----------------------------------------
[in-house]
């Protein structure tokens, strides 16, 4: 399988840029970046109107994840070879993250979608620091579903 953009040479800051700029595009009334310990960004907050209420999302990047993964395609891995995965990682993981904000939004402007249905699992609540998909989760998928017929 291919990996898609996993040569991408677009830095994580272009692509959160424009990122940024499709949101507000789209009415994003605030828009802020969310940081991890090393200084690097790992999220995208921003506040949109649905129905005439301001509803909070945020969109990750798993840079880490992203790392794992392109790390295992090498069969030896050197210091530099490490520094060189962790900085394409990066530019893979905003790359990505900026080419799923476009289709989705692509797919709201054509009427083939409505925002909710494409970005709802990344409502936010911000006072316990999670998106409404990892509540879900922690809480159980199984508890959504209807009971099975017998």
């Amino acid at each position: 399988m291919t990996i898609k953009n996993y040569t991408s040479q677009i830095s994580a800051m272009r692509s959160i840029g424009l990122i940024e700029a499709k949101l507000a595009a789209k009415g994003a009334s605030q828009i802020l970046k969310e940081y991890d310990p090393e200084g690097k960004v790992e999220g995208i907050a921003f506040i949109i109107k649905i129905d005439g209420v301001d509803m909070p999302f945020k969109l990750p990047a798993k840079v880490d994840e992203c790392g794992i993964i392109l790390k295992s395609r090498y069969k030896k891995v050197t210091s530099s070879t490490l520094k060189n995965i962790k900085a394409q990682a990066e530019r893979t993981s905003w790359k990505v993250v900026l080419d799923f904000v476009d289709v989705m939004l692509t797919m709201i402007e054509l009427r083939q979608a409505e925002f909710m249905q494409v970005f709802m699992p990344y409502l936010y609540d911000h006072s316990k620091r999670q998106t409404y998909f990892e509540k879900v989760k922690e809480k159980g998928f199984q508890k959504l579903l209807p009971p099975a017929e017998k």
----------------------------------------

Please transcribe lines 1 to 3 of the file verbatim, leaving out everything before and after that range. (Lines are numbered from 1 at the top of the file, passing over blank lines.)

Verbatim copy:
[in-house]
């Protein structure tokens, strides 16, 4: 399988840029970046109107994840070879993250979608620091579903 953009040479800051700029595009009334310990960004907050209420999302990047993964395609891995995965990682993981904000939004402007249905699992609540998909989760998928017929 291919990996898609996993040569991408677009830095994580272009692509959160424009990122940024499709949101507000789209009415994003605030828009802020969310940081991890090393200084690097790992999220995208921003506040949109649905129905005439301001509803909070945020969109990750798993840079880490992203790392794992392109790390295992090498069969030896050197210091530099490490520094060189962790900085394409990066530019893979905003790359990505900026080419799923476009289709989705692509797919709201054509009427083939409505925002909710494409970005709802990344409502936010911000006072316990999670998106409404990892509540879900922690809480159980199984508890959504209807009971099975017998």
């Amino acid at each position: 399988m291919t990996i898609k953009n996993y040569t991408s040479q677009i830095s994580a800051m272009r692509s959160i840029g424009l990122i940024e700029a499709k949101l507000a595009a789209k009415g994003a009334s605030q828009i802020l970046k969310e940081y991890d310990p090393e200084g690097k960004v790992e999220g995208i907050a921003f506040i949109i109107k649905i129905d005439g209420v301001d509803m909070p999302f945020k969109l990750p990047a798993k840079v880490d994840e992203c790392g794992i993964i392109l790390k295992s395609r090498y069969k030896k891995v050197t210091s530099s070879t490490l520094k060189n995965i962790k900085a394409q990682a990066e530019r893979t993981s905003w790359k990505v993250v900026l080419d799923f904000v476009d289709v989705m939004l692509t797919m709201i402007e054509l009427r083939q979608a409505e925002f909710m249905q494409v970005f709802m699992p990344y409502l936010y609540d911000h006072s316990k620091r999670q998106t409404y998909f990892e509540k879900v989760k922690e809480k159980g998928f199984q508890k959504l579903l209807p009971p099975a017929e017998k």